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Market Commentary - February 2019

Posted by Paul Jourdan on 15/Mar/2019

TB Amati UK Smaller Companies Fund

The fund rose by 0.4% this month, but lagged the benchmark which was up 1.1%. Despite the relatively small movement in value, the tone of the market was consistently firm during February with relatively low levels of volatility, perhaps surprising given the chaotic build up to the Brexit deadline at the end of March and the absence of any clarity over what will happen next. Brexit or no Brexit; deal or no deal: these are large issues about which to remain fundamentally uncertain. On the international stage there is an analogous uncertainty around whether the US-China trade war either escalates or gets resolved. Uncertainty is of course the daily diet of fund managers, and we’re well used to it. But the issue with these specific uncertainties is that we know at some point there will be a political resolution one way or the other, and when this comes, the portfolio decisions optimal for one outcome will be very different from those best suited for the other.

Our strategy therefore, has to be to set aside our feelings about what outcomes we would like to see, which is hard to do, and to position the portfolio to strike a balance between stocks that we think do well in one scenario and those that might do well in the other. This means that some of these decisions may look wrong when the direction of travel becomes clearer. However, we can mitigate this risk by making sure that all the investments are in companies with the resilience to continue to prosper even if conditions get tougher for them.

Acquisitive AIM growth stocks have remained out of favour, and the biggest faller during the month was Accesso, which came out with a disappointing trading statement and news that Tom Burnet, executive chairman, would be retiring, falling by 42%. Accesso’s case was not helped by the fact that its accounts have not provided much detail on divisional trading performance for commercial reasons, so the organic growth rates can only be surmised. However, it remains a leading global business in online ticketing and this should give it a strategic value. On the plus side, Manolete, a recent IPO which finances litigation for companies in liquidation, rose by 60% following a strong trading update and has continued to make further gains in March.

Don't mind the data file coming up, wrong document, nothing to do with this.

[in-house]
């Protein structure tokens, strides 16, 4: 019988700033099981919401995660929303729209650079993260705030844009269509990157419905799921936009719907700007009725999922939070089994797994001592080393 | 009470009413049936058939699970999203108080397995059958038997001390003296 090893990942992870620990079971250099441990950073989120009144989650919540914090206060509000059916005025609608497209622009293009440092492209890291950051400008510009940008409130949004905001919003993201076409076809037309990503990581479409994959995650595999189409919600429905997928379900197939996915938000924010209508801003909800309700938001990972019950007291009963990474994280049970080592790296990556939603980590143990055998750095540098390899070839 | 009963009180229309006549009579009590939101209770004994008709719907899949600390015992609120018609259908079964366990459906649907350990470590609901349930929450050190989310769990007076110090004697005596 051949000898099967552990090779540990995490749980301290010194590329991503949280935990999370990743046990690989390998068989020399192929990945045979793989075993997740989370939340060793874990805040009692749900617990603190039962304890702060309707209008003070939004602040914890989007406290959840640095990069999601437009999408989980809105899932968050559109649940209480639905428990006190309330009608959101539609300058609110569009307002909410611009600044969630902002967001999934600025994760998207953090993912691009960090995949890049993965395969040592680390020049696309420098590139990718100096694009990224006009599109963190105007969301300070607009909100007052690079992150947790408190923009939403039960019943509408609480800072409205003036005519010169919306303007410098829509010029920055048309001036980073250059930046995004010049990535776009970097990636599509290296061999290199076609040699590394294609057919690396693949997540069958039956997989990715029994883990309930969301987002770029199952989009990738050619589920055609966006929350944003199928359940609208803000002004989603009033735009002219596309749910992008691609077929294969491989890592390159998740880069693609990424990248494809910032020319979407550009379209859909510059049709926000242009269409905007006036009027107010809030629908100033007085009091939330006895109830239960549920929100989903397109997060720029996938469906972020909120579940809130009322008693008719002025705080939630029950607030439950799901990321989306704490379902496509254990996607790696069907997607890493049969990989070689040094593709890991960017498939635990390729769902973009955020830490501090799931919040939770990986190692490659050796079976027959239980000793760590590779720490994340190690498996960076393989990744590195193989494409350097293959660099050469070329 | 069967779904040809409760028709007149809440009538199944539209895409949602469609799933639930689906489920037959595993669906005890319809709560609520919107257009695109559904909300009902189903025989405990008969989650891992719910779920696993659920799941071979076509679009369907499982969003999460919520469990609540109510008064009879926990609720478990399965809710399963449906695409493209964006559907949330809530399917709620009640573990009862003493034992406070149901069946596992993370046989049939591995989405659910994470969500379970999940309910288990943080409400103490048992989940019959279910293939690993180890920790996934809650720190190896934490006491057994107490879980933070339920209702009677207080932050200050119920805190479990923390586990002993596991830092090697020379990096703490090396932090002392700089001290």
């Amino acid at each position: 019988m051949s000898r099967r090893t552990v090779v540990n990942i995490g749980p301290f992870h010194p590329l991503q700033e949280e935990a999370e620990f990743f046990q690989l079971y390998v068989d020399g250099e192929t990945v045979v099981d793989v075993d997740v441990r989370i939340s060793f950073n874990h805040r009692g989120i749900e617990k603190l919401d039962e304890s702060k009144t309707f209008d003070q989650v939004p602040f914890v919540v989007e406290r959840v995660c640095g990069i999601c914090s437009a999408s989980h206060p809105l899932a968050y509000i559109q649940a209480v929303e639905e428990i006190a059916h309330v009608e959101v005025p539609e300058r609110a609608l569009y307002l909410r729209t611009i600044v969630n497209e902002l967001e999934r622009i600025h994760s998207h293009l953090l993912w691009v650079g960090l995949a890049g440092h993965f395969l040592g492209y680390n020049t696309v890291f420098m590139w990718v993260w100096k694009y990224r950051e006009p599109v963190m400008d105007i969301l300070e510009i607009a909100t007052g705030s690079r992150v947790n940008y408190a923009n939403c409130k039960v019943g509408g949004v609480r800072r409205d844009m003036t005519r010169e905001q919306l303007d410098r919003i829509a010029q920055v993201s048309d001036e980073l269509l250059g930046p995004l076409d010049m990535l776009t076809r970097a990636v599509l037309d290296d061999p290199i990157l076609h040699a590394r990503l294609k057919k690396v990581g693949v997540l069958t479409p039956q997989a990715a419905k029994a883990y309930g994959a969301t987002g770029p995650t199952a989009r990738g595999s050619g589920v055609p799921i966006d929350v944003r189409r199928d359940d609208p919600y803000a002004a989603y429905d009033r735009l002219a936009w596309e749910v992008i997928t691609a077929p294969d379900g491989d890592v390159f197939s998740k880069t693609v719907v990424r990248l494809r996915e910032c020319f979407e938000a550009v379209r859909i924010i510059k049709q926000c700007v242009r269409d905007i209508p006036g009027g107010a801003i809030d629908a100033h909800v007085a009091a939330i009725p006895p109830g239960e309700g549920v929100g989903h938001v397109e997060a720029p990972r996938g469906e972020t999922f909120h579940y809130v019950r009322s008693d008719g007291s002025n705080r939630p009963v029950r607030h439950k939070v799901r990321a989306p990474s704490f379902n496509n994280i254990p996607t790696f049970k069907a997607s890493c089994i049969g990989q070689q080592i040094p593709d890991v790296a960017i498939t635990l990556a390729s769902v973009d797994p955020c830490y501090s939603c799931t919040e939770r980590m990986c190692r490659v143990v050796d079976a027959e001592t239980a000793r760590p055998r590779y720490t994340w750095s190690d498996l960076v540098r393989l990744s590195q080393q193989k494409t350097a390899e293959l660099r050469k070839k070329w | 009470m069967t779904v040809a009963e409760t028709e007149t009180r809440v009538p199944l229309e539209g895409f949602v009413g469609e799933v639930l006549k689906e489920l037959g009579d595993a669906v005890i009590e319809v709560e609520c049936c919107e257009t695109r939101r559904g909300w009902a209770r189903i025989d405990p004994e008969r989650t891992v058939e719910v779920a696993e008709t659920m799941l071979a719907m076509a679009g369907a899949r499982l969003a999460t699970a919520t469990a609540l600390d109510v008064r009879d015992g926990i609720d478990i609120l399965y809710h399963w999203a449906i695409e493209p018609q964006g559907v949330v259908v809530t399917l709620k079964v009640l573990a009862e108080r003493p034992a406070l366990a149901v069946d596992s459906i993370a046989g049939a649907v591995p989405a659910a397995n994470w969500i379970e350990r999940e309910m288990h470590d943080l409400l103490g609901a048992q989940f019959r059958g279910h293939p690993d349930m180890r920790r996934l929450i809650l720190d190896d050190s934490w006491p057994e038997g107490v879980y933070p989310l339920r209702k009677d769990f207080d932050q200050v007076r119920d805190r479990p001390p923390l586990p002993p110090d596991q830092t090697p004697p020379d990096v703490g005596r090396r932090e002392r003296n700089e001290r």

Overall it was a month where domestic UK stocks which had been heavily sold off in December on Brexit worries tended to outperform. We made some purchases on this theme, adding to OneSavings Bank, buying a new holding in Charter Court, which is a similar banking business focused on lending to professional buy-to-let landlords, and adding to Gamma Communications. We also bought a new holding in Intermediate Capital, the mezzanine debt specialist fund management business. We reduced Burford Capital and IG Group, and sold Draper Esprit on concerns about the high valuations of unquoted technology companies.

Amati AIM VCT

The VCT returned -3.4%, which was behind the benchmark return of -0.7%, as growth focused AIM stocks continued to be under pressure, particularly at the smaller end of the market. Whilst the tone of the broad market was consistently firm during February with relatively low levels of volatility, the mood on AIM was more muted. It was notable that stocks which rallied found it hard to hold onto gains. The chaotic build up to the Brexit deadline at the end of March and the absence of any clarity over what will happen next has probably contributed to this. Brexit or no Brexit; deal or no deal: these are large issues about which to remain fundamentally uncertain. On the international stage there is an analogue uncertainty around whether the US-China trade war either escalates or gets resolved. The VCT portfolio, however, is of necessity slow moving and evolves over long periods, so we are not attempting to make tactical adjustments to the portfolio to reflect different outcomes.

Some of the recent fallers in the portfolio continued to rally in February, including LoopUp, provider of next generation telephone conferencing services, Quixant, and Oncimmune. GB Group, provider of online identity verification services globally, also rallied strongly on the back of a large acquisition which strengthens the group’s presence in the US market. Meanwhile, the biggest faller during the month was Accesso, which came out with a disappointing trading statement and news that Tom Burnet, executive chairman, would be retiring, falling by 42%. Accesso’s case was not helped by the fact that its accounts have not provided much detail on divisional trading performance for commercial reasons, so the organic growth rates can only be surmised. However, it remains a leading global business in online ticketing and this should give it a strategic value. The new chairman, Bill Russell, will be non-executive making for a more conventional Board structure, and appears to be a strong candidate for the job. Other fallers included Fusion Antibodies, which was behind on expectations in the second half of 2018, as some orders will slip into the following period, and Hardide, which raised money for expanding and moving its UK operations to a new facility in anticipation of meaningful orders from aerospace customers.

We made a further qualifying investment during the month, adding to our holding in Maxcyte, which has a proprietary electroporation technology (a technique which allows genetic material to be passed into a cell) and whose clients include 20 of the top 25 global pharmaceutical companies.